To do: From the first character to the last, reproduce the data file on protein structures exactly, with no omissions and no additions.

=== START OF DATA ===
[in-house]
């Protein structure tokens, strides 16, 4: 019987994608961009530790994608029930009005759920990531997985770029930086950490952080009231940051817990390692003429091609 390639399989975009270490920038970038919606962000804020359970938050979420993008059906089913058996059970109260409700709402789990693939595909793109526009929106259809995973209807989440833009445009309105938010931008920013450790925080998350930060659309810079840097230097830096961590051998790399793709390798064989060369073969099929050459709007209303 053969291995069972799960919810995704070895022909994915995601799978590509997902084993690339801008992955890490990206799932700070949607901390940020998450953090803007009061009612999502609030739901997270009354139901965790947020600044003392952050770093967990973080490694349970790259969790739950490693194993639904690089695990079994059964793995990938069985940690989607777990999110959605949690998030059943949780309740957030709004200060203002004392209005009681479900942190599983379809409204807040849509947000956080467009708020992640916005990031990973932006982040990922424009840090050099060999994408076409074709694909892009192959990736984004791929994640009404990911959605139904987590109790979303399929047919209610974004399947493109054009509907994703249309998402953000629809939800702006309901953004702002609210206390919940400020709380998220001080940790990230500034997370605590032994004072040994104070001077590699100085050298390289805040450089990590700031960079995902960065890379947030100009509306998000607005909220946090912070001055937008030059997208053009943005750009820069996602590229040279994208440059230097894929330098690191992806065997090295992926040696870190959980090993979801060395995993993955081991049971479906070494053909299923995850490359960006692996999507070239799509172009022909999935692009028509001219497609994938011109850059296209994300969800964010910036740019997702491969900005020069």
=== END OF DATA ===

[in-house]
């Protein structure tokens, strides 16, 4: 019987994608961009530790994608029930009005759920990531997985770029930086950490952080009231940051817990390692003429091609 390639399989975009270490920038970038919606962000804020359970938050979420993008059906089913058996059970109260409700709402789990693939595909793109526009929106259809995973209807989440833009445009309105938010931008920013450790925080998350930060659309810079840097230097830096961590051998790399793709390798064989060369073969099929050459709007209303 053969291995069972799960919810995704070895022909994915995601799978590509997902084993690339801008992955890490990206799932700070949607901390940020998450953090803007009061009612999502609030739901997270009354139901965790947020600044003392952050770093967990973080490694349970790259969790739950490693194993639904690089695990079994059964793995990938069985940690989607777990999110959605949690998030059943949780309740957030709004200060203002004392209005009681479900942190599983379809409204807040849509947000956080467009708020992640916005990031990973932006982040990922424009840090050099060999994408076409074709694909892009192959990736984004791929994640009404990911959605139904987590109790979303399929047919209610974004399947493109054009509907994703249309998402953000629809939800702006309901953004702002609210206390919940400020709380998220001080940790990230500034997370605590032994004072040994104070001077590699100085050298390289805040450089990590700031960079995902960065890379947030100009509306998000607005909220946090912070001055937008030059997208053009943005750009820069996602590229040279994208440059230097894929330098690191992806065997090295992926040696870190959980090993979801060395995993993955081991049971479906070494053909299923995850490359960006692996999507070239799509172009022909999935692009028509001219497609994938011109850059296209994300969800964010910036740019997702491969900005020069």